The production team returned briefly to the UK to shoot at the Faslane submarine base before setting off to Spain, Portugal and the Bay of Biscay where the supertanker exteriors were filmed. On 5 December 1976, with principal photography finished, the 007 Stage was formally opened by the former Prime Minister Harold Wilson.[40]

Moonraker

Production began on 14 August 1978. The main shooting was switched from the usual 007 Stage at the Pinewood Studios to France, due to high taxation in England at the time. Only the cable car interiors and space battle exteriors were filmed at Pinewood. The massive sets designed by Ken Adam were the largest ever constructed in France and required more than 222,000 man-hours to construct (roughly 1000 hours by each of the crew on average).[41] They were shot at three of France's largest film studios in Épinay and Boulogne-Billancourt.[42]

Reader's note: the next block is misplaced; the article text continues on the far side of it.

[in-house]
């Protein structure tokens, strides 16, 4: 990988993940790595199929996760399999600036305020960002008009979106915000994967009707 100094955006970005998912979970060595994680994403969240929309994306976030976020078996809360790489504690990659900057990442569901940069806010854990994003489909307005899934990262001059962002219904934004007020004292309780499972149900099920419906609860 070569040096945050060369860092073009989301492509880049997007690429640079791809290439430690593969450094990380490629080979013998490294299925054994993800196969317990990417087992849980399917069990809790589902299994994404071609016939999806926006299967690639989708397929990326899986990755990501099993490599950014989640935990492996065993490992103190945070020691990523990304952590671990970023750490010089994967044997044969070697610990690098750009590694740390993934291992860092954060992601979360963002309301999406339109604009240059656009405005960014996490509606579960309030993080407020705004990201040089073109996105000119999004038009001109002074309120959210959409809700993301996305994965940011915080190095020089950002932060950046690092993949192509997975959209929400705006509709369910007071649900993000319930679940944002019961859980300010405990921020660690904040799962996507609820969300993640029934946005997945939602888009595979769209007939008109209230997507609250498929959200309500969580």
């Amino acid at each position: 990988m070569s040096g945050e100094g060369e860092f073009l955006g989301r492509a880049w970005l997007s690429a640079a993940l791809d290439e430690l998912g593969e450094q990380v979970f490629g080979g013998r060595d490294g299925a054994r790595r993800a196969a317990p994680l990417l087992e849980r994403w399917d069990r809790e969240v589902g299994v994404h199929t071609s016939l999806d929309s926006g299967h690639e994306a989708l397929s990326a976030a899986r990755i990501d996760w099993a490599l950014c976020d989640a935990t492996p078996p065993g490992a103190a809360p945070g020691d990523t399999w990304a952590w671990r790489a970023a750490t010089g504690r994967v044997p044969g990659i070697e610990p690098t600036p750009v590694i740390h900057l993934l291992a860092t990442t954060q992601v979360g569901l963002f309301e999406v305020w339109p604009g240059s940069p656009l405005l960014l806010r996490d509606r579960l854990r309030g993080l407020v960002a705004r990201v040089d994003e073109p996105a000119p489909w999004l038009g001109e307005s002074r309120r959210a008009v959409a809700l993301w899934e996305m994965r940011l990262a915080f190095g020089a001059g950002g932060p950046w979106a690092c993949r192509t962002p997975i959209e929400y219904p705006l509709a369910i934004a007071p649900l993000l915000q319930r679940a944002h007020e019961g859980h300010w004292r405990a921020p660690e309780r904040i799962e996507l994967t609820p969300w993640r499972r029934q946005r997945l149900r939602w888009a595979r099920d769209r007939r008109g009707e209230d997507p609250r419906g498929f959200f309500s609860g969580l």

220 technicians used 100 tonnes of metal, two tonnes of nails and 10,000 feet of wood to build the three-story space station set at Eponay Studios.[42] The elaborate space set for Moonraker holds the world record for having the largest number of zero gravity wires in one scene.[41] The Venetian glass museum and fight between Bond and Chang was shot at Boulogne Studios in a building which had once been a World War II Luftwaffe aircraft factory during Germany's occupation of France.[42] The scene in the Venice glass museum and warehouse holds the record for the largest amount of break-away sugar glass used in a single scene.[41]

The Château de Vaux-le-Vicomte was used for Drax's chateau in the film. An extensive aerial view of the site was witnessed by helicopter in the early stages of the film by Bond and Dufour arriving.
The Château de Vaux-le-Vicomte was used for Drax's chateau in the film. An extensive aerial view of the site was witnessed by helicopter in the early stages of the film by Bond and Dufour arriving.